Trump's Mideast policy oblivious to Arab opinion, experts say

#Trump

'War against terrorism' continues to determine course of US involvement in region

Even in places like Saudi Arabia, people have unfavourable opinions of Trump (Reuters)
Dalia Hatuqa's picture
Last update: 
Thursday 9 November 2017 0:44 UTC
Topics: 

WASHINGTON, DC - Fresh polling data of Arab opinion in the Middle East on Donald Trump and US policy towards the region has shown that the majority of Arabs hold a negative view of the American president, even in places like Saudi Arabia where the government is friendly towards his administration.

More than half of respondents in this poll unveiled on 26 October by the Arab Center Washington DC – a non-profit that focuses on American-Arab relations – said Trump was anti-Muslim and that his administration has battered US credibility in the world.

The index, which surveyed eight Arab countries, found that 56 percent thought Trump was Islamophobic, and almost half of respondents said he was dangerous and intolerant. Only 38 percent said he was qualified to be president.

This is a president and an administration that has chosen war over diplomacy, guns over butter.

- Phyllis Bennis, the Institute for Policy Studies

“When we asked about the so-called Muslim ban...the overwhelming majority disagreed [with it],” said Tamara Kharroub, senior analyst and assistant executive director of the Arab Center Washington DC, which hosted a conference to release the poll and explore its findings.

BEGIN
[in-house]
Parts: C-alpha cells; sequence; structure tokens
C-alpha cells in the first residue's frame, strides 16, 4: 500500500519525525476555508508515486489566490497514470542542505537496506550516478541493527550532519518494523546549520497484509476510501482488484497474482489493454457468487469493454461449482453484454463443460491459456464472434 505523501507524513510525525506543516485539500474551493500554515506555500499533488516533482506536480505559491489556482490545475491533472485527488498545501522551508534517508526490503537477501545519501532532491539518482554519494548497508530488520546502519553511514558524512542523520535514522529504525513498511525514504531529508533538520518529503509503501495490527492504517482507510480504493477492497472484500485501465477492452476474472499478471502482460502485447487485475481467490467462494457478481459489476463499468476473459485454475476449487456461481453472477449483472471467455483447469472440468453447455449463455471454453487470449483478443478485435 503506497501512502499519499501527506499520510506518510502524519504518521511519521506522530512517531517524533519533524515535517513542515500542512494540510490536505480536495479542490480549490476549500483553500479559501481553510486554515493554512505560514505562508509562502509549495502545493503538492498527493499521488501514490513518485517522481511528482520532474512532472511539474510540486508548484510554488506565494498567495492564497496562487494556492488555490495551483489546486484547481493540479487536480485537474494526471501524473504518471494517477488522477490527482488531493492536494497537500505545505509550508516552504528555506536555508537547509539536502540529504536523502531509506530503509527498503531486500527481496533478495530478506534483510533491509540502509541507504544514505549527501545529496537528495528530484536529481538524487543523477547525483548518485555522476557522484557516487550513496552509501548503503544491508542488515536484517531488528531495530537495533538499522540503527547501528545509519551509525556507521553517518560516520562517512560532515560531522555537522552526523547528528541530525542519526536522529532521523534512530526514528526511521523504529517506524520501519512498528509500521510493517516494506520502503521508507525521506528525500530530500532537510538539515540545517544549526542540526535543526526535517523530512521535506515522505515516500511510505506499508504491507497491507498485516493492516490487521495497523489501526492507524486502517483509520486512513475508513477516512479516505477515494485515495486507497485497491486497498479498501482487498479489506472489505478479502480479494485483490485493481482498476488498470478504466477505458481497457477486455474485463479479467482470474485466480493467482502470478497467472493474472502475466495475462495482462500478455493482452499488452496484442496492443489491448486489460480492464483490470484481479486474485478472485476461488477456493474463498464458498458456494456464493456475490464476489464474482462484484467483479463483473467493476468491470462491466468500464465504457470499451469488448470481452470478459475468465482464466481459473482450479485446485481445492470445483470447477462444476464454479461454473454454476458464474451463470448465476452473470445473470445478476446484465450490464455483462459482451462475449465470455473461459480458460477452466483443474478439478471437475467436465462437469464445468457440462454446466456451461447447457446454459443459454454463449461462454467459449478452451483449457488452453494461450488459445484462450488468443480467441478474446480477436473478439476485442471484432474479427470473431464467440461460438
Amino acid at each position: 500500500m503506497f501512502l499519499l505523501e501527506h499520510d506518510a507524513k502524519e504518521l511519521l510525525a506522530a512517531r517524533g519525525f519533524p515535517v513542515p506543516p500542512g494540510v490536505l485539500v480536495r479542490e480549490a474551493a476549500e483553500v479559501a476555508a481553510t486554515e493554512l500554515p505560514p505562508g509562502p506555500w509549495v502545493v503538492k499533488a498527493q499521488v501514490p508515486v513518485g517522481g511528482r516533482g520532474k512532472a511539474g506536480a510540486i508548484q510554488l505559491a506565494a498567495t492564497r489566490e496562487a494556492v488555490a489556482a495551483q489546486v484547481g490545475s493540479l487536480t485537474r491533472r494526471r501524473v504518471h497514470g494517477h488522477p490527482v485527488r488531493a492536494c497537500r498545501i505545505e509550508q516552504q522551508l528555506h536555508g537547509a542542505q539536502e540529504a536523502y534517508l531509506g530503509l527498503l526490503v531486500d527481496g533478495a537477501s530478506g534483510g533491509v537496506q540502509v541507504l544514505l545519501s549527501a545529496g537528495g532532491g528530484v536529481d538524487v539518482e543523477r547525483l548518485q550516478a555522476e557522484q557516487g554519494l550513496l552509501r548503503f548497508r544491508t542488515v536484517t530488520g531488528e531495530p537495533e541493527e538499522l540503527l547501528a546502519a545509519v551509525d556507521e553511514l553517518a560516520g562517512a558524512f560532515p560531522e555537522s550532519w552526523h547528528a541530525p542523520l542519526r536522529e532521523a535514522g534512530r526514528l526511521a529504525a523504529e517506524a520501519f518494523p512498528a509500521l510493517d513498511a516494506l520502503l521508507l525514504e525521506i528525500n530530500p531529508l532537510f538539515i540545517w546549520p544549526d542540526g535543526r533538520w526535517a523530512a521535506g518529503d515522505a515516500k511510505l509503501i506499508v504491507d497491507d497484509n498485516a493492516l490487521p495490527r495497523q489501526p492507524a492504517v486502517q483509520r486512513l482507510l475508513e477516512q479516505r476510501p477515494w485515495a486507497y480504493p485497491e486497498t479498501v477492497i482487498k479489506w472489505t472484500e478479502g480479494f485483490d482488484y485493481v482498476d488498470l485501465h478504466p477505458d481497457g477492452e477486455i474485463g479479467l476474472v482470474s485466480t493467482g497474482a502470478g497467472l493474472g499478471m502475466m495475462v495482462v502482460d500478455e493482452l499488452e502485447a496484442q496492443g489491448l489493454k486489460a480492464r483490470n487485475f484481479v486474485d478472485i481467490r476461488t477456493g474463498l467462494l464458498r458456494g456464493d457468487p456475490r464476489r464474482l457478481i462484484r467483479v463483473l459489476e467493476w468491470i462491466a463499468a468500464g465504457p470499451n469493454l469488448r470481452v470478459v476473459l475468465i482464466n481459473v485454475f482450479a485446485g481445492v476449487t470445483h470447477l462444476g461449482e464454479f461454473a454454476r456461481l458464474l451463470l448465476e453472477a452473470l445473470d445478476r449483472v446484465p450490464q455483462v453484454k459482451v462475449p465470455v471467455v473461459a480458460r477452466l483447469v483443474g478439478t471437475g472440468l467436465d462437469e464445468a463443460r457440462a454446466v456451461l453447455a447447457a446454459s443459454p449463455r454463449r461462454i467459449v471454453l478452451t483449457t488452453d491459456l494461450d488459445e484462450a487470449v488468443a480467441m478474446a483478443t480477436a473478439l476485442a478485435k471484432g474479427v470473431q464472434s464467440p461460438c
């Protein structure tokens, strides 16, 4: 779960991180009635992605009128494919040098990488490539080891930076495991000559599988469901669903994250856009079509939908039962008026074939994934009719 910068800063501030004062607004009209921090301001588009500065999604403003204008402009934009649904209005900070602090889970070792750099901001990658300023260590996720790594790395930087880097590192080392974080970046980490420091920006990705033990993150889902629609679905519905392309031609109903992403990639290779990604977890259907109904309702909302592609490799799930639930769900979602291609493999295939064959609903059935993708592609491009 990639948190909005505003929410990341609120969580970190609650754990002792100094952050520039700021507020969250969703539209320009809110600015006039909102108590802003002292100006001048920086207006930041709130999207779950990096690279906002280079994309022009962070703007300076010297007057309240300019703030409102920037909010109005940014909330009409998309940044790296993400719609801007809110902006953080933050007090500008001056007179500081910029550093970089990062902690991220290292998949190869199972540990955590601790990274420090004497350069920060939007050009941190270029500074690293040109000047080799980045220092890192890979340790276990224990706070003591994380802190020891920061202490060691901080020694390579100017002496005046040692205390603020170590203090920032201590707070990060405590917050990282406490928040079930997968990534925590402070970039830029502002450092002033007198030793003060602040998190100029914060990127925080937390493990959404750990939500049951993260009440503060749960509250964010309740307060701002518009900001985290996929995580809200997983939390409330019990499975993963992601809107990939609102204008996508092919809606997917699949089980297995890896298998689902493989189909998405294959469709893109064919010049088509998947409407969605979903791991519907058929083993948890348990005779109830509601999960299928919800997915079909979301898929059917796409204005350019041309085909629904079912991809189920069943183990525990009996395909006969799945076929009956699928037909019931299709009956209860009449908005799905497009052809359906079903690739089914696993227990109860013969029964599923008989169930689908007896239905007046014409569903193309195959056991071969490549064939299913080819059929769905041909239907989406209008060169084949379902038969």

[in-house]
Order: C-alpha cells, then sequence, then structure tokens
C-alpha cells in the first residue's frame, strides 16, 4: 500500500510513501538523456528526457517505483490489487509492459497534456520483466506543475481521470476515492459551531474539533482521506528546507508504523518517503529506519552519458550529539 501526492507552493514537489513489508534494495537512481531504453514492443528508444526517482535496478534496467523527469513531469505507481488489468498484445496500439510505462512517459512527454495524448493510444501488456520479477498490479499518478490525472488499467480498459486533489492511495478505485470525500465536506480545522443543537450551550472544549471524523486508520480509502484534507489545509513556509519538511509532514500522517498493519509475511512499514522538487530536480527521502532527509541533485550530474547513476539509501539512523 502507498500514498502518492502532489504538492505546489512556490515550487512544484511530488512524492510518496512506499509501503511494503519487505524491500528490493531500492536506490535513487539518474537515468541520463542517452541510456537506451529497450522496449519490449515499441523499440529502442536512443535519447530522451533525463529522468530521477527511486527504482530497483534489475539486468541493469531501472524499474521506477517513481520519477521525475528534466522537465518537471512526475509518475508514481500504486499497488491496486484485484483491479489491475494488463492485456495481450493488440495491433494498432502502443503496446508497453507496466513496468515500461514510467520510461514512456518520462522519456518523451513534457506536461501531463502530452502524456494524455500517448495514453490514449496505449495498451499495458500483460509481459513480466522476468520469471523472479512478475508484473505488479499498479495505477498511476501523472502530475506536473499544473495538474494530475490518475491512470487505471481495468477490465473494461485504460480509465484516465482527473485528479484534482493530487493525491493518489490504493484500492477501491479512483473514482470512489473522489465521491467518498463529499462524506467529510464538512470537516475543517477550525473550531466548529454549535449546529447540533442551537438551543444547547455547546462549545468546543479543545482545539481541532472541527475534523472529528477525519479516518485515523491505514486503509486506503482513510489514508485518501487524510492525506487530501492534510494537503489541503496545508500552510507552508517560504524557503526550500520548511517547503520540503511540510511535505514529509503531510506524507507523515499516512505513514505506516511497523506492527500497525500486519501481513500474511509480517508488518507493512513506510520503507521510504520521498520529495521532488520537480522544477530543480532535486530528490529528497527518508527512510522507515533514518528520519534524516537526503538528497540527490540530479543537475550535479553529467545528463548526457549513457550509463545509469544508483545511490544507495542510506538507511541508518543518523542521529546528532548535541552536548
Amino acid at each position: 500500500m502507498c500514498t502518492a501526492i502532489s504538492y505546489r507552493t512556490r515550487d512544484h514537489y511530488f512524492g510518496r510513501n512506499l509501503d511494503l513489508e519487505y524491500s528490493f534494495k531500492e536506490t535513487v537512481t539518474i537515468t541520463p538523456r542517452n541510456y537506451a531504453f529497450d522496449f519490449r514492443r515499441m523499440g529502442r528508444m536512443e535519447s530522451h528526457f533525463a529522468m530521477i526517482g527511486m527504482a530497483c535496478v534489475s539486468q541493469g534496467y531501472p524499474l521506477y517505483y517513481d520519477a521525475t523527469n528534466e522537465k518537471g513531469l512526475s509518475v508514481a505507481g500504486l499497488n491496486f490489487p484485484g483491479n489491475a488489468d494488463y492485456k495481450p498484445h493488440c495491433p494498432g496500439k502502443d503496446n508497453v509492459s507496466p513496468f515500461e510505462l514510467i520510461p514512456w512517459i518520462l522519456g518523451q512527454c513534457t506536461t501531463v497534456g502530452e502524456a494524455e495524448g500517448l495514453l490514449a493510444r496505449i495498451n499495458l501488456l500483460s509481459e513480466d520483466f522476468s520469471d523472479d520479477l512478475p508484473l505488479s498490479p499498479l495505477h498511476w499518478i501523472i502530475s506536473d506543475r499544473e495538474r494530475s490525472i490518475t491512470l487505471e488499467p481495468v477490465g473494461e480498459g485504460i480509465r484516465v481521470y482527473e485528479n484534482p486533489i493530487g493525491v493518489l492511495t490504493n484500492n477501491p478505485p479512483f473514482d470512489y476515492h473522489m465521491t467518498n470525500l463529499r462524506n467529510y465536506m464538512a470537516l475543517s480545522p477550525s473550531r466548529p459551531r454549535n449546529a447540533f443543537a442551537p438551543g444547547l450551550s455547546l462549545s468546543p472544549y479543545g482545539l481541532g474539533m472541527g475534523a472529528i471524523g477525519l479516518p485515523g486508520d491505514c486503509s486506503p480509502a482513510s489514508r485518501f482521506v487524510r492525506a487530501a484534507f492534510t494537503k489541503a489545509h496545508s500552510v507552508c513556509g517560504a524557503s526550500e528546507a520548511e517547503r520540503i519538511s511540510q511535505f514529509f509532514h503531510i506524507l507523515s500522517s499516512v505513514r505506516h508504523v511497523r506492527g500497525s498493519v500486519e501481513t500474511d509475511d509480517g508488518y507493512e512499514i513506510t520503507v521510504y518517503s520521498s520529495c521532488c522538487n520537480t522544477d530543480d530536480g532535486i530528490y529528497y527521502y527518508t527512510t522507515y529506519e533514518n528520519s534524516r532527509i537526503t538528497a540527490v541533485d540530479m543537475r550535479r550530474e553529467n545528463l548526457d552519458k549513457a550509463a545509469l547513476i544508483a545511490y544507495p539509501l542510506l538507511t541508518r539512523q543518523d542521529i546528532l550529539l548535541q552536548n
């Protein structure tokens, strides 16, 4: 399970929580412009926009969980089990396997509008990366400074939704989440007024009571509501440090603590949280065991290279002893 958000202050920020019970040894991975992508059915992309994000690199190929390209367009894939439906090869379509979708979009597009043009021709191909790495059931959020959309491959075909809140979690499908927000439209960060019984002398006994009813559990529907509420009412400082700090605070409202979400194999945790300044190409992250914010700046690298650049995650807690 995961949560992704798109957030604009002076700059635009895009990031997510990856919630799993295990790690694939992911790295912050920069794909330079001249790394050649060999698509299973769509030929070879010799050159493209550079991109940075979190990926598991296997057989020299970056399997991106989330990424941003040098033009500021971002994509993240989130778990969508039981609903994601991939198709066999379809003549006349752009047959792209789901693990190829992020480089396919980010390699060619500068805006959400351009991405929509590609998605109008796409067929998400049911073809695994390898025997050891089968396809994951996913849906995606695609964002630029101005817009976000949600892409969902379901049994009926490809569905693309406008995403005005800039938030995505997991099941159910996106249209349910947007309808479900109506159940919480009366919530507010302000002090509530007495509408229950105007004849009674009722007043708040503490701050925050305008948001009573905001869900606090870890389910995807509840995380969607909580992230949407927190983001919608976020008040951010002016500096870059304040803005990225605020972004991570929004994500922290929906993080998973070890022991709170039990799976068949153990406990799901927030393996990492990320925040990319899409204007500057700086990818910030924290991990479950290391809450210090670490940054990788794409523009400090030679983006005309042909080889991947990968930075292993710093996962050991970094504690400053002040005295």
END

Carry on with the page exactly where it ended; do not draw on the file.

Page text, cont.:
The responses highlighted widespread opposition to Trump’s efforts to institute restrictions on citizens from several majority-Muslim countries entering the United States.

“They opposed the ban, although it's important to note that none of the countries that we surveyed are included in [it], so we imagine that it would be more negative if we surveyed people in those countries,” Kharroub said.

The survey, which polled people in Egypt, Iraq, Kuwait, Lebanon, Morocco, Palestine, Saudi Arabia and Tunisia, is being touted as the first in-depth examination of Arab perceptions of the US president and his policies.

The poll found that Arab views toward the US, the American people, and the administration's strategy vis-a-vis the region varied sharply. As in previous years, US intervention in the Middle East remained unpopular across the board, but anti-American sentiment targeted foreign policy – not the US as a country or its population.

The survey of 3,200 Arab respondents, contacted between 14 September and 13 October, showed that none of the US's policies in the region were particularly popular.

The largest proportion of respondents said they did not support American intervention in the region at all, while the second- and third-largest proportions wanted the US to prioritise the conflict in Palestine and to resolve the crises in Iraq, Yemen, Libya and Syria respectively.

The most negative perceptions were reserved for how Washington dealt with the Palestinian-Israeli conflict.



Arab's disapproval of Trump's policies stands in stark contrast with the administration's optimism about reaching an 'ultimate deal' between Israel and the Palestinians (AFP)

“The overwhelming majority thought the current administration's policies towards Palestine have been negative (81 percent),” Kharroub said. “The majority are also pessimistic about the Trump administration's success in resolving the Palestinian conflict.”

This pervasive disapproval stands in stark contrast with the administration's optimism about reaching an “ultimate deal” between Israel and the Palestinians.